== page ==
No Rest for the Weary
Indra played her torch along a slender steel bar, waiting for the moment when exactly the right length of it was exactly the right shade of red. When the moment arrived, she grabbed the bar and hauled on it with all her might. Her welding gloves began to smoke as it finally got to the right curvature, and she hissed with pain as the heat finally penetrated the gloves.
She let go of the bar, but her gloves were too hot now, so for an agonizing second or two there was no change in the feeling of searing heat. She whipped her hands back and forth to throw the gloves off. There were angry red welts across the fingers.
Damn. She was going to have blisters, but at least the curve was right. She put her cooling gloves back on, then picked up a pair of tongs and pulled the bar further through the hole in her anvil. Then she put the tongs down, studied a smudged reference photo of Philo holding a bullwhip, and picked up the torch again. This bit would be a more gentle bend in a slightly different direction; she could do it with the tongs once the bar was hot enough.
Behind her, the armatures for the major figures of Cruelty stood like angular steel skeletons. A broad-shouldered stick figure about eight feet tall with its left arm held high menaced a tiny, cowering stick figure curled into a ball. Indra could already see it; the left arm would be holding the whip. This bar, bent into the right shape, would serve as the core of a vicious whip braided of steel cable. The larger figure’s right foot, or the bar around which it would be built, rested on startlingly realistic human bones. These were ceramic; Indra had cast and fired them all during the previous week and her kilns were still ticking.
On her workbench, a resin study of Cruelty had joined the resin studies of the other gargoyles; a tall man standing on broken bones brandished the whip over the bloodied figure of a little girl. Crushed under the girl’s own feet as she cowered in terror, her forgotten rag doll echoed both her father’s feet upon the bones of her brother, and her own features and colors as though it were a daughter she herself might one day have borne.
But, for now, Indra was making the whip. Heat the bar, pull, push or beat the right curve for that section into it with the tongs or the hammer, pull it further through the hole in the anvil, heat the next section of bar. On the wall hung five tapered strands of steel cable. Indra had braided these herself, wire by wire. She’d cut her hands up pretty badly already on that task; she hated to think of the next part, where she’d be braiding the cables around the bar she was now bending.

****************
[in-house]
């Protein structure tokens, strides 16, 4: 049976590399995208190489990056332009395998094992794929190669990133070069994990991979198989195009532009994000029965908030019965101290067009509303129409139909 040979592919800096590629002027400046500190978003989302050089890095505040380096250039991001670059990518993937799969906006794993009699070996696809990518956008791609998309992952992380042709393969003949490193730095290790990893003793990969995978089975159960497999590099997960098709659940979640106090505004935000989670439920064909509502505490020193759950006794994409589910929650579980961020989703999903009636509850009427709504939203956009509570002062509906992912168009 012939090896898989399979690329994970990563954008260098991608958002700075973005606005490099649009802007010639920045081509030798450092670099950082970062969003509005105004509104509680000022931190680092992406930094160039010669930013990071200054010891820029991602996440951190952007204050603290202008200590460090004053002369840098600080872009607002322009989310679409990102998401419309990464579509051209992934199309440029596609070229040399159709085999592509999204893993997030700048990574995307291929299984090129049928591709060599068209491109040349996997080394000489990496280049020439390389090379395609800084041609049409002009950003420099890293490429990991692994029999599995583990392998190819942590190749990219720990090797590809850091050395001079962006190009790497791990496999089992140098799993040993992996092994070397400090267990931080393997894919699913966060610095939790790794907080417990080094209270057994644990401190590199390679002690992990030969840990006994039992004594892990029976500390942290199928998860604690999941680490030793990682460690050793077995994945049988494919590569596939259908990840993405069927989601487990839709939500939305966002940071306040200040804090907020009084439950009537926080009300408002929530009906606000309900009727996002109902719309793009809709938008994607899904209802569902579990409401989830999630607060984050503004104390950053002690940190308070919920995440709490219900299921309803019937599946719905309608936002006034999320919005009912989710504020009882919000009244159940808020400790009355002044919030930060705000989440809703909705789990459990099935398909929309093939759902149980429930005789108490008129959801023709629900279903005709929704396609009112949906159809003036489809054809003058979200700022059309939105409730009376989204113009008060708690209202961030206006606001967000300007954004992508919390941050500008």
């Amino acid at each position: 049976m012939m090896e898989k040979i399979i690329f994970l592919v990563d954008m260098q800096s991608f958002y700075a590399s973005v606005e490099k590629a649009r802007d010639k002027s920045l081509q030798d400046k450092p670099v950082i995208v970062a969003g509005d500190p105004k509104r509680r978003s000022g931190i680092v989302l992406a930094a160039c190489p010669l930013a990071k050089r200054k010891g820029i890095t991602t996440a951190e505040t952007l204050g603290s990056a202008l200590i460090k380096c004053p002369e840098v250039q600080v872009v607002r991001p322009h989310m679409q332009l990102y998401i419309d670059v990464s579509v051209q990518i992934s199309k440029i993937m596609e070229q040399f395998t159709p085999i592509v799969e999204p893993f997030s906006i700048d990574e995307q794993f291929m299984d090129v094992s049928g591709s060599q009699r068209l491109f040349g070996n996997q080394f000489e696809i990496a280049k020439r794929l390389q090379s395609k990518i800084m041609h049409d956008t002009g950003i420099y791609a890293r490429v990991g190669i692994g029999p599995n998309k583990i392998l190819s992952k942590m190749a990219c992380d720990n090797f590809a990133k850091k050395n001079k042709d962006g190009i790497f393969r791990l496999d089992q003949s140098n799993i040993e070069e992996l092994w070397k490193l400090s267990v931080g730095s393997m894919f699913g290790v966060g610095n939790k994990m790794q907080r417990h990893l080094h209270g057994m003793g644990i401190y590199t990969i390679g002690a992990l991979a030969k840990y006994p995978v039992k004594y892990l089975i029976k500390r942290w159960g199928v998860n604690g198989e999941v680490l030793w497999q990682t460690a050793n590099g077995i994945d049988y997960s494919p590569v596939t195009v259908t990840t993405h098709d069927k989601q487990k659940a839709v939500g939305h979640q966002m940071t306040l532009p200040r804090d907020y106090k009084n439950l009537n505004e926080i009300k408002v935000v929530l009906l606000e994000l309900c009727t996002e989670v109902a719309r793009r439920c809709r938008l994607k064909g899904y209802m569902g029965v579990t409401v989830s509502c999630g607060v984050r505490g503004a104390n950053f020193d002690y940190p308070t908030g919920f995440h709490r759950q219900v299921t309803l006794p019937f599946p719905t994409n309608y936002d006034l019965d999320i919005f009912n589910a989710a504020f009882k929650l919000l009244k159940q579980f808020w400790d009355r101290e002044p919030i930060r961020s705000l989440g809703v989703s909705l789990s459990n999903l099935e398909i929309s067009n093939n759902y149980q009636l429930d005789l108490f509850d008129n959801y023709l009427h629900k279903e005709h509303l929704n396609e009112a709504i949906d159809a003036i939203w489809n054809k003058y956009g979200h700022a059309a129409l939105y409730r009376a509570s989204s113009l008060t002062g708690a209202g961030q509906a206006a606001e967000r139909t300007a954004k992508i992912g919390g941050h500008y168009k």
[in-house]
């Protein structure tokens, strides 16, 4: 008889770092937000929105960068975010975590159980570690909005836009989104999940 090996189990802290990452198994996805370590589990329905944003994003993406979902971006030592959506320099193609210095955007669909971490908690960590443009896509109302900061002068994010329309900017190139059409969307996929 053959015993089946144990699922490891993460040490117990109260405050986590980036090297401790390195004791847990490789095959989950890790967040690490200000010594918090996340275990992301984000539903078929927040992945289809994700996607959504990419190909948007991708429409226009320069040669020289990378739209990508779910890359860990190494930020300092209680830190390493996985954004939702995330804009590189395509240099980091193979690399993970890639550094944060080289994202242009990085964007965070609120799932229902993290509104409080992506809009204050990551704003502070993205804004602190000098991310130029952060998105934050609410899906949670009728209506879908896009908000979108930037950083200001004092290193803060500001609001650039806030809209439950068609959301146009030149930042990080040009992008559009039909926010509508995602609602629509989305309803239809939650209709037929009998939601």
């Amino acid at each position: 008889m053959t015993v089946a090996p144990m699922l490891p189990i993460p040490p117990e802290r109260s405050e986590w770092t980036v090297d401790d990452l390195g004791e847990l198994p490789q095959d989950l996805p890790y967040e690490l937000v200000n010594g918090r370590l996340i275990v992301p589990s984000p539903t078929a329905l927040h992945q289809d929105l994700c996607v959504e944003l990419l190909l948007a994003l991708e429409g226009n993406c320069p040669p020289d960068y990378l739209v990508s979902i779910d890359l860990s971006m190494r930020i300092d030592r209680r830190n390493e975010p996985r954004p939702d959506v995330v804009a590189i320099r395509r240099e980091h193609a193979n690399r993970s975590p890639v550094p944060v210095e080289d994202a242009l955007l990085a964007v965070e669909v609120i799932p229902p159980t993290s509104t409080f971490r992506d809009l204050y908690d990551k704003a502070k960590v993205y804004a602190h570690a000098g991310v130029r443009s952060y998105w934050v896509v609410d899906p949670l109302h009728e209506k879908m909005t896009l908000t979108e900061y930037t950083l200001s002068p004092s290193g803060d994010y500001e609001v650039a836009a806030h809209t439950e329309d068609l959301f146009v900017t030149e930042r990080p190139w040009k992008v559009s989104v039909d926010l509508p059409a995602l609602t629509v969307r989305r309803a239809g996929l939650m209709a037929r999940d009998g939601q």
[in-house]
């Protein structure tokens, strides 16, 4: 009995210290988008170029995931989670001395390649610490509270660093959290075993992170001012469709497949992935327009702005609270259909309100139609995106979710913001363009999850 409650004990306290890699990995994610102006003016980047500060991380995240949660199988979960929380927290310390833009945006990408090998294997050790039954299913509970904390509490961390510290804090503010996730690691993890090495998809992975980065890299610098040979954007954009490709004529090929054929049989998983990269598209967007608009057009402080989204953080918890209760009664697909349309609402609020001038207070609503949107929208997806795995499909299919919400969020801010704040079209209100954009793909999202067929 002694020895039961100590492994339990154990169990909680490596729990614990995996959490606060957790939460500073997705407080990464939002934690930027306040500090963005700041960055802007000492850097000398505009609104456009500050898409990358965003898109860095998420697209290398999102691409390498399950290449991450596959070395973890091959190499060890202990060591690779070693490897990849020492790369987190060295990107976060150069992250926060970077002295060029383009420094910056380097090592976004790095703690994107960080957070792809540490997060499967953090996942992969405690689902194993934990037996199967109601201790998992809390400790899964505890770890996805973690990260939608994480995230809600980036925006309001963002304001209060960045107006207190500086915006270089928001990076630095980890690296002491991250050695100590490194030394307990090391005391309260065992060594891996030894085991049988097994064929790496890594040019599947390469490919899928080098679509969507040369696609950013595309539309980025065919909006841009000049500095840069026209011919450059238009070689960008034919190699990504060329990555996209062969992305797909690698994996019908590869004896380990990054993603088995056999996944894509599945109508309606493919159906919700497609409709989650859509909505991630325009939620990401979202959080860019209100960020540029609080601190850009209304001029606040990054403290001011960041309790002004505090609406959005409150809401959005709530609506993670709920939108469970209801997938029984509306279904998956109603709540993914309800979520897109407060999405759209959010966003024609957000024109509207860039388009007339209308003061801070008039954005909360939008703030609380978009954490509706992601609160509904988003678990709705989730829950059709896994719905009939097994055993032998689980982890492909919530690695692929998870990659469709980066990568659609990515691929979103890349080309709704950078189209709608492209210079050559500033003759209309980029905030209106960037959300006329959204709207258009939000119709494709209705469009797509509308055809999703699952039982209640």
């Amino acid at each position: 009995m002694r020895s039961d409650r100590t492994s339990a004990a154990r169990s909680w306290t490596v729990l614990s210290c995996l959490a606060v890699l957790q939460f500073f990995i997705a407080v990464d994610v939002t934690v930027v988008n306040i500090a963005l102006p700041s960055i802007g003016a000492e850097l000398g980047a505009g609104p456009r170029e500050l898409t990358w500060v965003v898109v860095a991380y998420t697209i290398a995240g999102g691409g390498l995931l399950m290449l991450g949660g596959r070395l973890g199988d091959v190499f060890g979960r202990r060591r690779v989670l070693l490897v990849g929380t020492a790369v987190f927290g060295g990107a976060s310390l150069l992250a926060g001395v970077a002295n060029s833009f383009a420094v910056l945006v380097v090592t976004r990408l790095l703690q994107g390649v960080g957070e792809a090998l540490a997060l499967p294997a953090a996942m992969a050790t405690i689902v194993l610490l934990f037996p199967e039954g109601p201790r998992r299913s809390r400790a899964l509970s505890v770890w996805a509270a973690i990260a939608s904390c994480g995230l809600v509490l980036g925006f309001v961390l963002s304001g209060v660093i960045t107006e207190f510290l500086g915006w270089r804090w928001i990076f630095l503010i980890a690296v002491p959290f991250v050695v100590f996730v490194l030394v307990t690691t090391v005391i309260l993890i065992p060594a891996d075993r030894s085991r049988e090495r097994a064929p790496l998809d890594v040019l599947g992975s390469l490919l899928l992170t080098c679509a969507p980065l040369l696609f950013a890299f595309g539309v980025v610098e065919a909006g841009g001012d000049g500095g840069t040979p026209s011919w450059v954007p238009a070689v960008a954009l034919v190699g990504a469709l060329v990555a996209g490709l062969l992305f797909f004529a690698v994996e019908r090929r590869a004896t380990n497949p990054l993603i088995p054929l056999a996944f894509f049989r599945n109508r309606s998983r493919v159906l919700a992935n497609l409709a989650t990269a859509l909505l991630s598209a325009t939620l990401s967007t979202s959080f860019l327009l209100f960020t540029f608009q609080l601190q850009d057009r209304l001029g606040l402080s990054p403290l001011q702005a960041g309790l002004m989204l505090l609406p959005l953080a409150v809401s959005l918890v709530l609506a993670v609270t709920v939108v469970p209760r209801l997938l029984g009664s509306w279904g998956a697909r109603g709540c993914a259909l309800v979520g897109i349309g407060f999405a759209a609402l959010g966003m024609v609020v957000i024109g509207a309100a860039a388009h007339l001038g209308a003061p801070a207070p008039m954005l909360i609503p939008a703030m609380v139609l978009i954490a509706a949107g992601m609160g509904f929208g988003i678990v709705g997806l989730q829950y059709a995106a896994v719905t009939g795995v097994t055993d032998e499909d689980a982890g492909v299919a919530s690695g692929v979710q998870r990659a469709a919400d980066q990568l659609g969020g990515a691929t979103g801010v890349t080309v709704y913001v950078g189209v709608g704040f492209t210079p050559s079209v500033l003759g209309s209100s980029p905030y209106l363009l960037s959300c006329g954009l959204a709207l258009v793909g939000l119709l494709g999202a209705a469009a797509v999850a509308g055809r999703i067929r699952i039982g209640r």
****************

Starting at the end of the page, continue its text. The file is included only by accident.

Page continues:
Maybe she’d do the hands first. The whip’s handle had to fit into a hand, the hand had to fit on the armature, it should be next. She had a few good plaster casts of hands in that position, but she wanted to make a few adjustments to bring out sinews and tendons that, for her models, had not been particularly prominent. The figure of Cruelty itself was to be a gaunt figure, a figure of incompleteness.
When she finished the bar, she placed it carefully into the armature and stepped back, checking its curve and proportion. It would do. She popped up her torch goggles, pulled off her gloves, and inspected her raw, burned hands. Definitely the cable braiding should wait until she’d had some time to heal. Her shoulders hurt from all the hammer and tongs work. Sweat, free to run down her face now that the goggles were off, was stinging her eyes. It was time to take a break.
She hung up the torch and put away her hammers and tongs by the anvil. Stopping just outside the door of her studio, she stripped down to tank-top and shorts, leaving her welding leathers in a stinking heap on the floor.
Walking out into the crane bay, she felt the dull throbbing in her legs and shoulders. J.D. wasn’t around, so Indra sank down on the couch by herself and thought for a while. She missed J.D. Such a sweet girl, but no self-confidence, and hardly any self-will. Too bad J.D. was straight. Indra heaved a sigh. Oh well, at least she got to know her as a friend.
Rising from the couch was hard; in the few minutes she’d been sitting there her aching muscles had stiffened. Limping over to the fridge, she popped open the freezer compartment and got her ice bottle, then opened the fridge and grabbed a bottle of chilled water.
Sitting back down, she sipped from the water bottle and used the ice bottle like a rolling pin on the tired muscles in her legs. She wished J.D. was around to do her back, but you can’t have everything.
“Herro, Indra,” said Alex from the doorway.
Indra smiled a lazy smile. “Hey, guys. J.D’s gone, could I get you to do my back?”